Election Weather a Thumbs Up
The national election is upon us and to hear political pundits like NBC’s Chuck Todd tell it, the race is razor close. Indeed, the party that more galvanizes its electorate will be the one that claims victory.
Since weather can play a big role in voter turnout, a look at conditions expected coast to coast may be a litmus test for how many people get out to vote. That’s especially true in so-called “swing states” like Ohio and Florida where an ill-timed downpour could keep people at home.
Imagine had Hurricane Sandy hit one week later! States like New Jersey, New York and Connecticut would have witnessed all time record low turnouts. Ohio too would have been even more closely watched since power was cut to hundreds of thousands around Cleveland. This heavily Democratic stronghold in Cuyahoga County played a key role in earning President Obama the 18 coveted electoral college votes from the Buckeye State in 2008. That earned Mr. Obama the title 44th President of the United States of America.
Even a week since the storm first cut power, life in Cleveland is still not completely back to normal though the juice is back on. How many people in this area will decide to not vote and instead use their time to fix a leaky roof or take care of unfinished errands?
Fortunately, the weather across most of America will be conducive to a big turnout. Sure a few rain and snow showers will fall in Illinois and Wisconsin. In coastal New Jersey and New York, the morning chill in the 30s will be uncomfortable for those who have spent another night without electricity. Some makeshift polling places are being erected as power remains out for hundreds of thousands. But of these 4 states, only Wisconsin is considered in play. Indeed America’s Dairyland (aka Wisconsin) is considered a swing state that could go either GOP or Dem despite native son Paul Ryan being on the Romney ticket. Humm!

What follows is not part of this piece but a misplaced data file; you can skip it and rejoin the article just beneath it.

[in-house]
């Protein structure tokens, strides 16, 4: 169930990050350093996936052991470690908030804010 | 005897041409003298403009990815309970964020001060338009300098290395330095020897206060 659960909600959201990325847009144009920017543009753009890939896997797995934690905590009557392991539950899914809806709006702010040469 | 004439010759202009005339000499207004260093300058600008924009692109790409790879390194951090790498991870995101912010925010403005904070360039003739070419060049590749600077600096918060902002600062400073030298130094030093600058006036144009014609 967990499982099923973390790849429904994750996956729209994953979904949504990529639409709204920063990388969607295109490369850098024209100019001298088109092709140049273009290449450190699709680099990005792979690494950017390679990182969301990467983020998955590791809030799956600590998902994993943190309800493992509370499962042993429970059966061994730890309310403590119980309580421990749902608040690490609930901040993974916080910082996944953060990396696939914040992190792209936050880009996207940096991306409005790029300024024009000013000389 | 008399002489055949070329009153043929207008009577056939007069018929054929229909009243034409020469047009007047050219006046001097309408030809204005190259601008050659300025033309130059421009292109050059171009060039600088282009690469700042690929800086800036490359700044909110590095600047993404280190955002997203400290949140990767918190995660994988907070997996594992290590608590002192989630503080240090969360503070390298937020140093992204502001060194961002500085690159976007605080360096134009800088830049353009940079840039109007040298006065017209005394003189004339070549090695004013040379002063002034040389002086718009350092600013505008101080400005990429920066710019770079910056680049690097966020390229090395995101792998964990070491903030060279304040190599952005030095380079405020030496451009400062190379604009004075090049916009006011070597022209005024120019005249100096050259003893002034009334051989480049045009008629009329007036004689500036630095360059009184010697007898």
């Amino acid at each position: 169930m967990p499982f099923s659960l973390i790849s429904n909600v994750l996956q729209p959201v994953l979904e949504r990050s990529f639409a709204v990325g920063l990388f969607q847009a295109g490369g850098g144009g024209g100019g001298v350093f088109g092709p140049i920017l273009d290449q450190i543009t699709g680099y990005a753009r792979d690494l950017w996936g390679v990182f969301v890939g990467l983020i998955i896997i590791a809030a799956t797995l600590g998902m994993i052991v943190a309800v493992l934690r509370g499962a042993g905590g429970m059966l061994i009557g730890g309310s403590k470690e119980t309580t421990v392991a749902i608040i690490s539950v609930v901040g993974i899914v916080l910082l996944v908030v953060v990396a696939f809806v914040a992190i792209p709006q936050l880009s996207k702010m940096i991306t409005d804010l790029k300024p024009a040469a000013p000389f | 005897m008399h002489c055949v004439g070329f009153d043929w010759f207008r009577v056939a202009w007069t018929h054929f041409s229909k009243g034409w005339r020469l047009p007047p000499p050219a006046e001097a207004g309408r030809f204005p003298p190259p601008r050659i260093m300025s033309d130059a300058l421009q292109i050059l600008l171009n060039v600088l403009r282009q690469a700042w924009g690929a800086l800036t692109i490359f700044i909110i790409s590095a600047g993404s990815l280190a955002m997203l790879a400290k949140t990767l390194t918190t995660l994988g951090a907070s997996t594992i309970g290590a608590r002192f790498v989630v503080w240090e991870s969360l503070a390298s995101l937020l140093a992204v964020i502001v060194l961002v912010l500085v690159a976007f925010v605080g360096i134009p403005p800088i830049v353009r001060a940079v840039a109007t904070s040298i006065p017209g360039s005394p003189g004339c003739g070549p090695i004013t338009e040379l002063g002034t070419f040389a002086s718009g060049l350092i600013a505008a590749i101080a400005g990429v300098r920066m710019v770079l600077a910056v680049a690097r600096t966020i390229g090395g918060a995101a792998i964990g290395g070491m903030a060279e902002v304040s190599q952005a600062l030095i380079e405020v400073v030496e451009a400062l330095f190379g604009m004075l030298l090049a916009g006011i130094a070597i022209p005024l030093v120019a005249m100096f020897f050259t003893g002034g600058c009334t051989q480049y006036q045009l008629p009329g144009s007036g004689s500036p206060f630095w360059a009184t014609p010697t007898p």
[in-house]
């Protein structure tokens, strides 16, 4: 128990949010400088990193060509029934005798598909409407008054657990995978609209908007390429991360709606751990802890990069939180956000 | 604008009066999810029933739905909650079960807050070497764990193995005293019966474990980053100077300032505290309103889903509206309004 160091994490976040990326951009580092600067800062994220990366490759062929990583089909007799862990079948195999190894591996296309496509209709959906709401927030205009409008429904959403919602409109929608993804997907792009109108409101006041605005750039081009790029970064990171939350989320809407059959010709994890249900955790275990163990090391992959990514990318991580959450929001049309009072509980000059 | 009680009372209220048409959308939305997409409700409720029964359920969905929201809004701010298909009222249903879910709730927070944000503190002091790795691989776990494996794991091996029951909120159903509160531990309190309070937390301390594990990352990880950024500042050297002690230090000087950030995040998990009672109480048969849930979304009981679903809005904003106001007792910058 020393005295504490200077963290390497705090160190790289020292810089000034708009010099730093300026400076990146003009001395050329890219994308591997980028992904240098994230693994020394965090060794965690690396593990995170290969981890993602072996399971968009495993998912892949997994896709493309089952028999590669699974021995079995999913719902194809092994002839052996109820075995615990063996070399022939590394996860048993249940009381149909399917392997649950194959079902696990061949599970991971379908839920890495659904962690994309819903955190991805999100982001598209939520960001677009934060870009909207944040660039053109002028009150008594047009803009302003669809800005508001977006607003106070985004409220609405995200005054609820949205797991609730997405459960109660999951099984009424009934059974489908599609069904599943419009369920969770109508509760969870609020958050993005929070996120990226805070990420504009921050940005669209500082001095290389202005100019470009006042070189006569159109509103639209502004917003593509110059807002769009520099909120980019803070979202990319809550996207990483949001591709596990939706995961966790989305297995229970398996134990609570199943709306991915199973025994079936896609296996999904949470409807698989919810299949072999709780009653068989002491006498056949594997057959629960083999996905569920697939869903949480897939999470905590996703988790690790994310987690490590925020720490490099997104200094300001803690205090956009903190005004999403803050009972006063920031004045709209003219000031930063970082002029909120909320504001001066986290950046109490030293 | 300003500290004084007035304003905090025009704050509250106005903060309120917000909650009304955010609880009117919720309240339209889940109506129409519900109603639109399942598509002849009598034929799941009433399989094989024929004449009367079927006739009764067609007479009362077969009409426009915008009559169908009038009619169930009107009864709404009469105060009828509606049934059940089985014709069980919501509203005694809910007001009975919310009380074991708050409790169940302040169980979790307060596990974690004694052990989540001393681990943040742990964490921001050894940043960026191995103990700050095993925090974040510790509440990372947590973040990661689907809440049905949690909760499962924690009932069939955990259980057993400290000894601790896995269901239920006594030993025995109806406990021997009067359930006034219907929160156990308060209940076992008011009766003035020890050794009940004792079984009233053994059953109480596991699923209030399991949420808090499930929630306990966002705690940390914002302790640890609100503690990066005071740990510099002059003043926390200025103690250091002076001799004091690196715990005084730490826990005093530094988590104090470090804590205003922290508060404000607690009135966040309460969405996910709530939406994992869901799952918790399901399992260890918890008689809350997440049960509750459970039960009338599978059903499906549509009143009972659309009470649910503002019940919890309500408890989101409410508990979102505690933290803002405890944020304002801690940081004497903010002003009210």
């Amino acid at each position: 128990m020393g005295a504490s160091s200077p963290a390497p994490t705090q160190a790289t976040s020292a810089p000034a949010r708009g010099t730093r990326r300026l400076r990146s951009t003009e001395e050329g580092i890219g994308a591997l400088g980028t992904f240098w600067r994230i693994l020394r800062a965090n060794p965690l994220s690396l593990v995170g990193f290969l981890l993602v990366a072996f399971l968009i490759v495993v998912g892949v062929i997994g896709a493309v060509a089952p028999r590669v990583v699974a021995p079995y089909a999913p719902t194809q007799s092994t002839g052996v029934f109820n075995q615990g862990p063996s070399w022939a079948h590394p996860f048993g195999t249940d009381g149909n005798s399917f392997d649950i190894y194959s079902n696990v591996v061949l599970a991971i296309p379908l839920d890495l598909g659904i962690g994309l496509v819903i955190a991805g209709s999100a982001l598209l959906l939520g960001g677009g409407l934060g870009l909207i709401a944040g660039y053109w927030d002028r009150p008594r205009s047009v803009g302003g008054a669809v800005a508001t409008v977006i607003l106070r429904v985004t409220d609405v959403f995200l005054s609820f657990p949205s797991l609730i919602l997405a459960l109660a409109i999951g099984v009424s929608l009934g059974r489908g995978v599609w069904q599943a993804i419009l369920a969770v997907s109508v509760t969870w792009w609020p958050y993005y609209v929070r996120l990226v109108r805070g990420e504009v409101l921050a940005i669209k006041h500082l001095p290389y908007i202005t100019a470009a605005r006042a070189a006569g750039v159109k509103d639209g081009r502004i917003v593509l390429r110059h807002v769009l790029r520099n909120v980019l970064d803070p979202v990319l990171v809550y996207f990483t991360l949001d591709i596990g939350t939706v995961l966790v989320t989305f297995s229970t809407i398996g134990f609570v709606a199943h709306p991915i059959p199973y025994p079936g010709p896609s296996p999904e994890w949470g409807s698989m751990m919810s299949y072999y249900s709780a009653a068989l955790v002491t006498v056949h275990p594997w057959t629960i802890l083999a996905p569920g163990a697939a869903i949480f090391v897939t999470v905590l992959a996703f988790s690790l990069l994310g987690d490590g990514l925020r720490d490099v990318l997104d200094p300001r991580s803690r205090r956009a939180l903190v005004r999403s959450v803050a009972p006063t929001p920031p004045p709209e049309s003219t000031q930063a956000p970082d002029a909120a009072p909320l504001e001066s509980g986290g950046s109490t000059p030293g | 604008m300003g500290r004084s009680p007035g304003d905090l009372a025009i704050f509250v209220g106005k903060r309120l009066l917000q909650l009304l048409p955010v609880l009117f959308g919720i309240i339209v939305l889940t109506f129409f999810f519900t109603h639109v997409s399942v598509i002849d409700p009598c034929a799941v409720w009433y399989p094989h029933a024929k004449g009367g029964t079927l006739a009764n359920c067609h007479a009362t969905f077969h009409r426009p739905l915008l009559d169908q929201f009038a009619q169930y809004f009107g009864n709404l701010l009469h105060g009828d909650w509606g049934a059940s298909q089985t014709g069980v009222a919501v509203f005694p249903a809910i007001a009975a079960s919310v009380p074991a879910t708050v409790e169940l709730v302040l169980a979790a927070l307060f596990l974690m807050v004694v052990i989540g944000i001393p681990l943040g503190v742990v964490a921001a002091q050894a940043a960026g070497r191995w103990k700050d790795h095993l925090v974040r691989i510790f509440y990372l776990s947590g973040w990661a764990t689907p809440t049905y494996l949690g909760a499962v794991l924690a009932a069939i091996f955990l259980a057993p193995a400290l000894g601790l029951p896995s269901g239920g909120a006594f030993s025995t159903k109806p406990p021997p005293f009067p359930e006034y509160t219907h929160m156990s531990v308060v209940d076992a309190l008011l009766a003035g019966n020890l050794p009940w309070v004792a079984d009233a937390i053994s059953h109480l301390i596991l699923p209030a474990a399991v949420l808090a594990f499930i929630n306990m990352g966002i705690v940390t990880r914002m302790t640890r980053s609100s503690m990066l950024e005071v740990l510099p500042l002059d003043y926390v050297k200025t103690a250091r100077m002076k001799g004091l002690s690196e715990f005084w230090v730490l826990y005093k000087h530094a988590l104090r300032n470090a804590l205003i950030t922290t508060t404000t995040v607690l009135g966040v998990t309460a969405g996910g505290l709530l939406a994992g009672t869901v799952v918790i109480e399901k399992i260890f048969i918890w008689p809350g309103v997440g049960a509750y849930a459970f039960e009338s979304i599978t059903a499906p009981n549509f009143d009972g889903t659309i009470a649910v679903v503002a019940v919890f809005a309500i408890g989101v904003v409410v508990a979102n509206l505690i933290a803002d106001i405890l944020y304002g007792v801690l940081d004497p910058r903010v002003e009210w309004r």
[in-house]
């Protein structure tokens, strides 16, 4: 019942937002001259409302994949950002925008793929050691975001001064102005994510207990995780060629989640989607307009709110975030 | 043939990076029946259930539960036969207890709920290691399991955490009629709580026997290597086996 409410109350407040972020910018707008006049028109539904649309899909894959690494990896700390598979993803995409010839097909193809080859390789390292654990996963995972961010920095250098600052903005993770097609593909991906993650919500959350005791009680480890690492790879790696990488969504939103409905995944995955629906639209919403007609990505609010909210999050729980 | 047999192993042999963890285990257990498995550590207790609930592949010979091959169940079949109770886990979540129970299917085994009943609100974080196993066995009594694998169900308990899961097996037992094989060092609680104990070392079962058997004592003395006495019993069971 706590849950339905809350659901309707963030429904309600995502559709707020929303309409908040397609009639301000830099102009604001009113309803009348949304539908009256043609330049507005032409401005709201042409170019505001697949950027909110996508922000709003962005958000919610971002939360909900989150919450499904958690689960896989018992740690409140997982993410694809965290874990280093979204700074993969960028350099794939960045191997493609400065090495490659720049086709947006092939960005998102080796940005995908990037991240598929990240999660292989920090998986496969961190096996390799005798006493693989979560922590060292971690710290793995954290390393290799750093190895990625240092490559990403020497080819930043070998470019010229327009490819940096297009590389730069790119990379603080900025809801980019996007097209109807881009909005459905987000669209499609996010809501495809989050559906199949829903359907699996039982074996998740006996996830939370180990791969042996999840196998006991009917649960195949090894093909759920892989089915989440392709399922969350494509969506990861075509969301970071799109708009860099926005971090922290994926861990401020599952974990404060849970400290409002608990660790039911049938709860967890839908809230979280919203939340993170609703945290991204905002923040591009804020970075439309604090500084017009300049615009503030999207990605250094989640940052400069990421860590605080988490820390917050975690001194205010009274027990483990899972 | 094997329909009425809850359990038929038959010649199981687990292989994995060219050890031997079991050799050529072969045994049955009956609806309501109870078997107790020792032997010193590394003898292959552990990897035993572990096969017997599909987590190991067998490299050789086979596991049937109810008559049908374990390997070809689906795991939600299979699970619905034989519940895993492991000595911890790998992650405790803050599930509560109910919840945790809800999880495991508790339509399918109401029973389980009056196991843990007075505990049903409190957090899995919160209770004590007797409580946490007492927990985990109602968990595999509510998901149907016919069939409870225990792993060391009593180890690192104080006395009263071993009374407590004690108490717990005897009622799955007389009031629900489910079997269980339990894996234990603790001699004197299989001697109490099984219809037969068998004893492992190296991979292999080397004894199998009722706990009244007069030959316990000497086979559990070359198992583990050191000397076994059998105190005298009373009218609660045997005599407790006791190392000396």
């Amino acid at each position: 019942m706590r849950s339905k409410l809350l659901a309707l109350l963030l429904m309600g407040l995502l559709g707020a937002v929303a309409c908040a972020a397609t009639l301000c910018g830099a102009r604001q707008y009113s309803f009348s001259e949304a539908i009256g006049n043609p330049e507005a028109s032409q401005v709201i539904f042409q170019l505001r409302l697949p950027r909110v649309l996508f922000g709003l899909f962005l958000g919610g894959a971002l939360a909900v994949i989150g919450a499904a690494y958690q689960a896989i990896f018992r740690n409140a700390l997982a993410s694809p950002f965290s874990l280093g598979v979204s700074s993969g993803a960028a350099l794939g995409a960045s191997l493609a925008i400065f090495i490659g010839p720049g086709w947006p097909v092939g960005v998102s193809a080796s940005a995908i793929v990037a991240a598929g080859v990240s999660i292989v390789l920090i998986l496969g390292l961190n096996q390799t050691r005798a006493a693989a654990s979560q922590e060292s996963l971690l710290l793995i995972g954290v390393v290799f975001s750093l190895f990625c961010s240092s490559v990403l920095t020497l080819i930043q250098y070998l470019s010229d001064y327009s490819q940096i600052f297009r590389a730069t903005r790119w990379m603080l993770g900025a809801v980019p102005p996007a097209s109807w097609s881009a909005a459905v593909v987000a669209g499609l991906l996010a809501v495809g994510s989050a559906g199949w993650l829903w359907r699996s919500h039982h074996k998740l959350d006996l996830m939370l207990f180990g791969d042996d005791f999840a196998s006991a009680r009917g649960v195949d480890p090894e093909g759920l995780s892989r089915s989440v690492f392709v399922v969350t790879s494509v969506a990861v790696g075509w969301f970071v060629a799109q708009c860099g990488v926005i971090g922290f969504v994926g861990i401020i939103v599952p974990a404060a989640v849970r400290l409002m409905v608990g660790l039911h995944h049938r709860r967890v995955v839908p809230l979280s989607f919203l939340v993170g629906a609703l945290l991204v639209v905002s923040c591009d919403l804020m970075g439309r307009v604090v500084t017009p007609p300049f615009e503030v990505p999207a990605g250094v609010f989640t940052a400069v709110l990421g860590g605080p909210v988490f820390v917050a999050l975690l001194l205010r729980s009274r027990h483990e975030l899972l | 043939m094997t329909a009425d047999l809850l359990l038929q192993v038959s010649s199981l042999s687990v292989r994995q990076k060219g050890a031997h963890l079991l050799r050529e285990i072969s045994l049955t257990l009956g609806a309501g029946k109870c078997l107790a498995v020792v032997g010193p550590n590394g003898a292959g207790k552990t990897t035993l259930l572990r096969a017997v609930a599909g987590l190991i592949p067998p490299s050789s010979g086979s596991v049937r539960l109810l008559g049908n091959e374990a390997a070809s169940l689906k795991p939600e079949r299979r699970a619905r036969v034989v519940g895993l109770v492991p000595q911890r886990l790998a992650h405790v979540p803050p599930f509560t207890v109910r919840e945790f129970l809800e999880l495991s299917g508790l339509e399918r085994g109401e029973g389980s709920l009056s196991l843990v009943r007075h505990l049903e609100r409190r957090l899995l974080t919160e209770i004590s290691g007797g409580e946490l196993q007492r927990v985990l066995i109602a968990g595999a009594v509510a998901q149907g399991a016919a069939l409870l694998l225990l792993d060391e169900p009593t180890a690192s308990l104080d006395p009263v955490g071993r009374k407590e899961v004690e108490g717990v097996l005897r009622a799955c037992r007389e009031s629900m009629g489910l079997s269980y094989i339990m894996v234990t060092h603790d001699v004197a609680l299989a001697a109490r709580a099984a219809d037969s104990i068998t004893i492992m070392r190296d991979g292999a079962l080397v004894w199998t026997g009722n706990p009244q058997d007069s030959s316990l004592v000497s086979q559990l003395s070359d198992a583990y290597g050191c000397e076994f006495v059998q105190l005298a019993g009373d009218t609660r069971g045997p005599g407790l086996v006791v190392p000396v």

But at the large scale, most areas will have little weather impediments to good turnout. The exception is Florida, a key swing state, where rain and thunderstorms will slow or even interrupt the voting progress for many. Granted, in Florida it rains a lot, and people still go about their tasks. But for a senior citizen who is used to waiting until the next day to avoid today’s rains, I could see a sizeable decline in turnout.
Morning rains in northern and western Florida (Tallahassee, Tampa and Gainesville) will shift to the east coast and south Florida by afternoon and evening. Granted southern rains will be more scattered by late day, but as the polls close I could see some heavy thunderstorms on radar from Cape Canaveral to West Palm even Miami.
Back to Ohio where a jewel of 18 electoral votes has brought the candidates to the state countless times in the past few weeks. Except for early morning fog, the weather will be fair and cool for all Buckeyes. Temperatures will rise from the high 20s at dawn to the 50s by afternoon with virtually no wind.
Four years ago the temperature soared into the 60s and 70s for much of the eastern half of the nation including here in Appalachia as young people turned out in droves to help elect the young Obama.
One final word on voter turnout. When it comes to poor weather, the minority party (GOP) has a history of getting its people out to the polls, rain or shine.
Let’s hope we get a big turnout, an honest count and decisive victory on Tuesday night.
Get out and vote!